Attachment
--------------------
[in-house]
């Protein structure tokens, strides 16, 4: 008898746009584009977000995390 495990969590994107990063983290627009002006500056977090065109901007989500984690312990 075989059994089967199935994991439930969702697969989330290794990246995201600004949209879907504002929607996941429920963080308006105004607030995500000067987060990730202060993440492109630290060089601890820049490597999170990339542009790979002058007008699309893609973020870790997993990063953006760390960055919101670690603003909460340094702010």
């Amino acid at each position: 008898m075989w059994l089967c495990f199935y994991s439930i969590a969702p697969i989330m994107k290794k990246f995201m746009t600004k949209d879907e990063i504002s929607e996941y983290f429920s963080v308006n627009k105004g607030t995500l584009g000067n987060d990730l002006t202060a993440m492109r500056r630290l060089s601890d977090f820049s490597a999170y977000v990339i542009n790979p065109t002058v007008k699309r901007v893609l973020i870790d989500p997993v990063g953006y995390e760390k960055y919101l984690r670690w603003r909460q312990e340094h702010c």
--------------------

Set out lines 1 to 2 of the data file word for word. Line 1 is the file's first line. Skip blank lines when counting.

[in-house]
């Protein structure tokens, strides 16, 4: 008898746009584009977000995390 495990969590994107990063983290627009002006500056977090065109901007989500984690312990 075989059994089967199935994991439930969702697969989330290794990246995201600004949209879907504002929607996941429920963080308006105004607030995500000067987060990730202060993440492109630290060089601890820049490597999170990339542009790979002058007008699309893609973020870790997993990063953006760390960055919101670690603003909460340094702010």